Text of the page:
, Volume 58, Issue 1, pp 37-49

Variations in shock deformation at the Slate Islands impact structure, Lake Superior, Canada

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A progressive change in the level of shock deformation is documented in autochthonous rocks from the central uplift of the Slate Islands impact structure, Lake Superior. Correlation of these observations, which are based mainly on the relative frequency of planar features of specific crystallographic orientation in quartz, with experimental data is used to estimate the average shock pressures recorded in the samples studied. Recorded pressures range from 5.8 to 15.3 GPa and generally increase towards the proposed shock centre. Variations in the shock response of quartz of different grain size and texture are observed within and between samples. It is apparent that large interlocking quartz grains in “eyes” record approximately 15–20% higher levels of shock deformation than small grains in mosaics or large isolated phenocrysts. These variations in shock deformation are attributed to the effect of shock wave reverberations between grains and length of shock pulse duration within grains.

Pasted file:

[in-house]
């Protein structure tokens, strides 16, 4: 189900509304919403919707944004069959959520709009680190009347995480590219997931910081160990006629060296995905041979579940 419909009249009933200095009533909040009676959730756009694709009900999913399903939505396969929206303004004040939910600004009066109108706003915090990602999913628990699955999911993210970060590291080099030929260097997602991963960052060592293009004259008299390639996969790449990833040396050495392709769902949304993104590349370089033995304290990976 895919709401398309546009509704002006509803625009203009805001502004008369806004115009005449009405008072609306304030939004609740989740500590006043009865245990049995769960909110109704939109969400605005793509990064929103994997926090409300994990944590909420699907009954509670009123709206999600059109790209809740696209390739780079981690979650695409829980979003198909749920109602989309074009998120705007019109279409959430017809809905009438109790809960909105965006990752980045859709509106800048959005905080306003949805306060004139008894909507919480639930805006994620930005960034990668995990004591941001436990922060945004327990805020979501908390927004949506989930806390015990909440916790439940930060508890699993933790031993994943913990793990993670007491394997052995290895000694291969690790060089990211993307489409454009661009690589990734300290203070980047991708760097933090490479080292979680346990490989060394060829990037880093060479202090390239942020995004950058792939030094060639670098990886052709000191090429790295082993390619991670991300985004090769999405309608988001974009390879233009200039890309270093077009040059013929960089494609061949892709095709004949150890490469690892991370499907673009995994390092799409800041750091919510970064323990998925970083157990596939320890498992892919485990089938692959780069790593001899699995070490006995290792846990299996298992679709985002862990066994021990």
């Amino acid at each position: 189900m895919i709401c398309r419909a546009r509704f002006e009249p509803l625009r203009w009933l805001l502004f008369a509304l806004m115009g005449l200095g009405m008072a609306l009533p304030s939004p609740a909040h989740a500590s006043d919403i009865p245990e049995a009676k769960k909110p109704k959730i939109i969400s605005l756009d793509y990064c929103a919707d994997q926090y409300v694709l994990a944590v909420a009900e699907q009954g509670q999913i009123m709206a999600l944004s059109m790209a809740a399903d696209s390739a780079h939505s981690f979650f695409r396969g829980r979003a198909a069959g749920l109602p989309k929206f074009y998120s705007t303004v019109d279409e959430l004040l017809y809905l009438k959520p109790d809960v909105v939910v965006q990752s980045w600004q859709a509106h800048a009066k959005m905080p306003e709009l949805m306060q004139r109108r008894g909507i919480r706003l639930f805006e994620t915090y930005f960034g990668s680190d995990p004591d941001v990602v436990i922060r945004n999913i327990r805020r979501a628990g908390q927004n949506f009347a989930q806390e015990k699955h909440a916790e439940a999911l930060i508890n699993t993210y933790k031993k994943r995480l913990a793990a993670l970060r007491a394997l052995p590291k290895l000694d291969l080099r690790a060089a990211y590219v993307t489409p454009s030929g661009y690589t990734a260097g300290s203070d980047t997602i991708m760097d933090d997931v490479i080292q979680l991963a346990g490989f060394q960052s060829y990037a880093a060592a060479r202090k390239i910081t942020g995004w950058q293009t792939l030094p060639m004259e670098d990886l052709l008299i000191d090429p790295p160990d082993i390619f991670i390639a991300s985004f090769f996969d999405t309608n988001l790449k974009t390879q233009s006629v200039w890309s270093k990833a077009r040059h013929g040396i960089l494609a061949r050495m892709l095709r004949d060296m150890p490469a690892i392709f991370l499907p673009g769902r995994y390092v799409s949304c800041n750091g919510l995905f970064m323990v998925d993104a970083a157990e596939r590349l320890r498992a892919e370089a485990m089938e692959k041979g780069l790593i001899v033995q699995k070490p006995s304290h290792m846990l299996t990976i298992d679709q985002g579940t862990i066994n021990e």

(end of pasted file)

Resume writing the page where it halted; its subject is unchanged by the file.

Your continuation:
Comparison of the Slate Islands data with similar observations at the larger Charlevoix impact structure indicates that the rate of change of recorded shock pressure with distance is greater at the Slate Islands structure. This is interpreted as due to variations in the strain rates and/or the rate of shock wave attenuation with radial distance between impact structures of different size.

Contribution from Earth Physics Branch No. 626